So many people I talked with last month online and in person couldn’t believe how strongly I was defending General Motors. Here were the talking points I heard day after day:
- Serves them right for making cars no one wants to buy (well, they sold ~12 million cars last year)
- Serves them right for fighting MPG increases (my 2 ton Saab wagon gets 30mpg fully loaded on trips and GM has more hybrid models available than any other manufacturer, as well as the first mass-produced plug-in hybrid ready to go out the door this year)
- Serves them right for making crappy cars (quality has steadily increased over the years to rival the Japanese automakers)
- Why should we give them money if they’re just going to go under in the spring? You’re just prolonging the inevitable (you didn’t read the December plan, did you…)
- What they need is a government-backed, customized bankruptcy proceeding (would you buy a car from a company that was going bankrupt?)
Well, nothing is ever entirely certain, but after none other than George W. Bush came to the company’s rescue, GM today surprised everyone by announcing that even though it now has the money in hand that it was looking for, and even if its worst-case scenario of only selling 10 million cars in 2009 comes true, the company won’t need any further injections of capital from the government. What? You mean they actually got the money and they are still saying that they won’t need more? Why, I thought that as soon as they had that money, they’d be right back with hat in hand?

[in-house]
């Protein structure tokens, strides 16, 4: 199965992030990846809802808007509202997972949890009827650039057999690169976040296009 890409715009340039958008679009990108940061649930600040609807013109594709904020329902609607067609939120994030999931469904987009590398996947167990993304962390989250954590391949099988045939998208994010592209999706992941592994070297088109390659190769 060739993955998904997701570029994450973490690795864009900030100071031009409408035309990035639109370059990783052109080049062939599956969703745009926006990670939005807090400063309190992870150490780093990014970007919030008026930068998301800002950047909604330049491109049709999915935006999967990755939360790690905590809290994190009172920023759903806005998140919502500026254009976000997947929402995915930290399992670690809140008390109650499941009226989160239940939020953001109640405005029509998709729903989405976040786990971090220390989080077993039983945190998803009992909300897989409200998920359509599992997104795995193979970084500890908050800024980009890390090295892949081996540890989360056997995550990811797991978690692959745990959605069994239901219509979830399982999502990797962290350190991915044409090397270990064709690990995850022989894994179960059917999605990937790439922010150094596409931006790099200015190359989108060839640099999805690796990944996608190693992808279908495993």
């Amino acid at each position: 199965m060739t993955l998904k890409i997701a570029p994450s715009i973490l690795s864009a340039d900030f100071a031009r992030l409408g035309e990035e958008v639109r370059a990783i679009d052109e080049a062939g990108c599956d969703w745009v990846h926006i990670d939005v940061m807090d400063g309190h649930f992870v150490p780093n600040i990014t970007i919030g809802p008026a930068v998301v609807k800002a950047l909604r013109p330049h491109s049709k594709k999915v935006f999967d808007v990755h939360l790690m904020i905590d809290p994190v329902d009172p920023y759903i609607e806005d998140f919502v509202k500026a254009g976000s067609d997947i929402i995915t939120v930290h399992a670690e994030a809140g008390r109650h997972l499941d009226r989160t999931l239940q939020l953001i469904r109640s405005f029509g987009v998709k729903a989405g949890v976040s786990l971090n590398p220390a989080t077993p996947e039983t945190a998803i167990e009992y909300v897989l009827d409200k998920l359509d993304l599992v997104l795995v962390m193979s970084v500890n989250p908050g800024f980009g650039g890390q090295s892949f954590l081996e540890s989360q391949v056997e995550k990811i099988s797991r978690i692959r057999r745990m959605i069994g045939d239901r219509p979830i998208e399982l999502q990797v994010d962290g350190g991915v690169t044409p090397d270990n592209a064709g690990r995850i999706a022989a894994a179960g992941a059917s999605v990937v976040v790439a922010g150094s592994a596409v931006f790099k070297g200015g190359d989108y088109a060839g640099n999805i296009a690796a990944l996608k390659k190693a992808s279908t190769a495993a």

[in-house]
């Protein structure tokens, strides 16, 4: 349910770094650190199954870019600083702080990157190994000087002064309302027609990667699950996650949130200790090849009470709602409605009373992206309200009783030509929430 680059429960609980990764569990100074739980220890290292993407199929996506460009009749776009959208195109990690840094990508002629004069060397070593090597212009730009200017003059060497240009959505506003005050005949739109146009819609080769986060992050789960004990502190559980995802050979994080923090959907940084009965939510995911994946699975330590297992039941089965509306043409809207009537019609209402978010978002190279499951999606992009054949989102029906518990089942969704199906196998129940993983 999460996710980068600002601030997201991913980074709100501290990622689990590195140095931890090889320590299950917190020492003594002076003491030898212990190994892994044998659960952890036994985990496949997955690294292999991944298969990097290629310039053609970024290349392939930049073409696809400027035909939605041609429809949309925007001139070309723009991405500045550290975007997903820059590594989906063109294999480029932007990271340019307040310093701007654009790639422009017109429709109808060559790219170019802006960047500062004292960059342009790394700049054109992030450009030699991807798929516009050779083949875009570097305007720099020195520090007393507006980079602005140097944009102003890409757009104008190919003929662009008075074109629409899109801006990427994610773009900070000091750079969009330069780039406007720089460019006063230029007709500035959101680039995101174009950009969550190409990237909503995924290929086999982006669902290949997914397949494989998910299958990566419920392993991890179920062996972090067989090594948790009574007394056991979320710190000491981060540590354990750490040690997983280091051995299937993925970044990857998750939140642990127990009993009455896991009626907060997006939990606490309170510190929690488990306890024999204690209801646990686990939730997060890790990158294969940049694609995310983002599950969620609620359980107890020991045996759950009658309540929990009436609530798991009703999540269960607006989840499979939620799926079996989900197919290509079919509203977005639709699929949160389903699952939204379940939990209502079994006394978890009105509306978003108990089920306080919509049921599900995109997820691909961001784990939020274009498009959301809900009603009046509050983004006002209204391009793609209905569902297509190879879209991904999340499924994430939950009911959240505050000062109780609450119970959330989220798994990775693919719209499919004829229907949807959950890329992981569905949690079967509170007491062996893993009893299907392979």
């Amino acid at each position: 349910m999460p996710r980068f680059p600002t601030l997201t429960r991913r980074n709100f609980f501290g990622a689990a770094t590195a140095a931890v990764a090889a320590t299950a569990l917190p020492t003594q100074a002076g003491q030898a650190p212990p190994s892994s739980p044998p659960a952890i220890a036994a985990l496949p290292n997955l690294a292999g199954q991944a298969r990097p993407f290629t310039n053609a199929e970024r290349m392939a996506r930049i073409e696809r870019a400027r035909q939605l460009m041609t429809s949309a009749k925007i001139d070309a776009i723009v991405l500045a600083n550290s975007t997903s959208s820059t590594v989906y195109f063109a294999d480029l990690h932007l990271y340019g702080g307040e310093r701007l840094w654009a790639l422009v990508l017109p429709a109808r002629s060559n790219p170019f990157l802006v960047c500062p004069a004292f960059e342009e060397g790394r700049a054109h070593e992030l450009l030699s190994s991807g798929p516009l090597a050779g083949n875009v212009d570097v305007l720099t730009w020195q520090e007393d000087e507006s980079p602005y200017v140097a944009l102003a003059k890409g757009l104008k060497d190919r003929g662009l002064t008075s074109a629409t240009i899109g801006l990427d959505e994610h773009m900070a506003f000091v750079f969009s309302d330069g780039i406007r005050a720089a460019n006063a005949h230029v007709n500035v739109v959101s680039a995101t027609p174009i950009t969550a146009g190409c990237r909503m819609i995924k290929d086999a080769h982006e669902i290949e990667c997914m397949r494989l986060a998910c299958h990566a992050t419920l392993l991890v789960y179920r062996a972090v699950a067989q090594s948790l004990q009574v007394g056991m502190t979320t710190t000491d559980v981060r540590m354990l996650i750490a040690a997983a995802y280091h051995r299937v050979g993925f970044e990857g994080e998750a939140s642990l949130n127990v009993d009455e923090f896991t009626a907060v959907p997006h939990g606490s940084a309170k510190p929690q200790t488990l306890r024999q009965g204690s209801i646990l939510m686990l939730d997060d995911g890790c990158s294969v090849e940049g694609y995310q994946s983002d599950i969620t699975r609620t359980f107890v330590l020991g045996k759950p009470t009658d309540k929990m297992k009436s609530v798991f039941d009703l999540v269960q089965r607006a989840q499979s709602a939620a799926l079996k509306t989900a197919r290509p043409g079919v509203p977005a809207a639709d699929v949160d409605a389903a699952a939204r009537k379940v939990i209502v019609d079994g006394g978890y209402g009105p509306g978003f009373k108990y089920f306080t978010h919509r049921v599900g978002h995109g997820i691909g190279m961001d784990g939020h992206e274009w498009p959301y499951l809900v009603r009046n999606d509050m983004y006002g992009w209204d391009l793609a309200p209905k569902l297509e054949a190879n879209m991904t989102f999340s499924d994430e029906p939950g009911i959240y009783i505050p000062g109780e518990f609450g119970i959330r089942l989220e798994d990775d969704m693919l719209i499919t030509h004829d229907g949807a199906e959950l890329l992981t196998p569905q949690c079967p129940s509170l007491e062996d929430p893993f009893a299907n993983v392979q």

“I was really expecting them to go for a second round, so this comes as a surprise,” Dennis Virag, president of Automotive Consulting Group in Ann Arbor, Michigan, said in a Bloomberg Television interview. “If GM could stabilize their financing, we were projecting a sales rate of about 11.5 million vehicles in 2009. It’s not the catastrophic drop that ourselves and others were projecting if we had major bankruptcies.”
Chrysler on the other hand is facing more pressing issues. The latest Consumer Reports had a rundown of the positive and negative aspects of each of the Big Three automakers. Bottom line is that Ford and GM are making vehicles that have excellent fit and finish, good reliability, and features that people want. Chrysler (Dodge, Chrysler, Jeep) has the distinction of having NO models featuring a “recommended” tag by the magazine. The reason? Poor reliability, poor fit and finish, poor ergonomics and use of interior space. I would not be surprised to see a GM/Chrysler merger which effectively does nothing more than fold the Jeep name into the GM family.
Perhaps if that happens there will once again be a Jeep worth buying.